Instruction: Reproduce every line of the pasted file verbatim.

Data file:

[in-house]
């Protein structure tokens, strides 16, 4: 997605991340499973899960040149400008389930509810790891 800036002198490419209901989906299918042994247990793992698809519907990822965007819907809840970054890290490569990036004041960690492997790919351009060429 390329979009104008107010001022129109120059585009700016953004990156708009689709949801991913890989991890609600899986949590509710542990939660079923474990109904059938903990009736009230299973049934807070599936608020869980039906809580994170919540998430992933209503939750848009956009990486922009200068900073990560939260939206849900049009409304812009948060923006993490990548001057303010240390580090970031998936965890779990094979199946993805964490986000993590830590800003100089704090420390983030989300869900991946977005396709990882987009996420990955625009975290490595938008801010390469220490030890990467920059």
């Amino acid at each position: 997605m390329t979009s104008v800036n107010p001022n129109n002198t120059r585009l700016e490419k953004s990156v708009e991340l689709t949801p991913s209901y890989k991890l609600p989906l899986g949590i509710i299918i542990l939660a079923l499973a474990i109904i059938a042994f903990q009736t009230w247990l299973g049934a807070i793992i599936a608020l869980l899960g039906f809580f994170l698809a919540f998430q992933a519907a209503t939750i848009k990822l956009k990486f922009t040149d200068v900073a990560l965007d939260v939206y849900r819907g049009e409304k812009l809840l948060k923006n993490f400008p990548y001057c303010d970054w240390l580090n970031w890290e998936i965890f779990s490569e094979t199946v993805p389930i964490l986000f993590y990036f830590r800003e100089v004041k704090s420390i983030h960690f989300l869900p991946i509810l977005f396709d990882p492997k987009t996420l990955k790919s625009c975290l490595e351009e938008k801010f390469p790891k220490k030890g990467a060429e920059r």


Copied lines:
[in-house]
């Protein structure tokens, strides 16, 4: 997605991340499973899960040149400008389930509810790891 800036002198490419209901989906299918042994247990793992698809519907990822965007819907809840970054890290490569990036004041960690492997790919351009060429 390329979009104008107010001022129109120059585009700016953004990156708009689709949801991913890989991890609600899986949590509710542990939660079923474990109904059938903990009736009230299973049934807070599936608020869980039906809580994170919540998430992933209503939750848009956009990486922009200068900073990560939260939206849900049009409304812009948060923006993490990548001057303010240390580090970031998936965890779990094979199946993805964490986000993590830590800003100089704090420390983030989300869900991946977005396709990882987009996420990955625009975290490595938008801010390469220490030890990467920059």
């Amino acid at each position: 997605m390329t979009s104008v800036n107010p001022n129109n002198t120059r585009l700016e490419k953004s990156v708009e991340l689709t949801p991913s209901y890989k991890l609600p989906l899986g949590i509710i299918i542990l939660a079923l499973a474990i109904i059938a042994f903990q009736t009230w247990l299973g049934a807070i793992i599936a608020l869980l899960g039906f809580f994170l698809a919540f998430q992933a519907a209503t939750i848009k990822l956009k990486f922009t040149d200068v900073a990560l965007d939260v939206y849900r819907g049009e409304k812009l809840l948060k923006n993490f400008p990548y001057c303010d970054w240390l580090n970031w890290e998936i965890f779990s490569e094979t199946v993805p389930i964490l986000f993590y990036f830590r800003e100089v004041k704090s420390i983030h960690f989300l869900p991946i509810l977005f396709d990882p492997k987009t996420l990955k790919s625009c975290l490595e351009e938008k801010f390469p790891k220490k030890g990467a060429e920059r």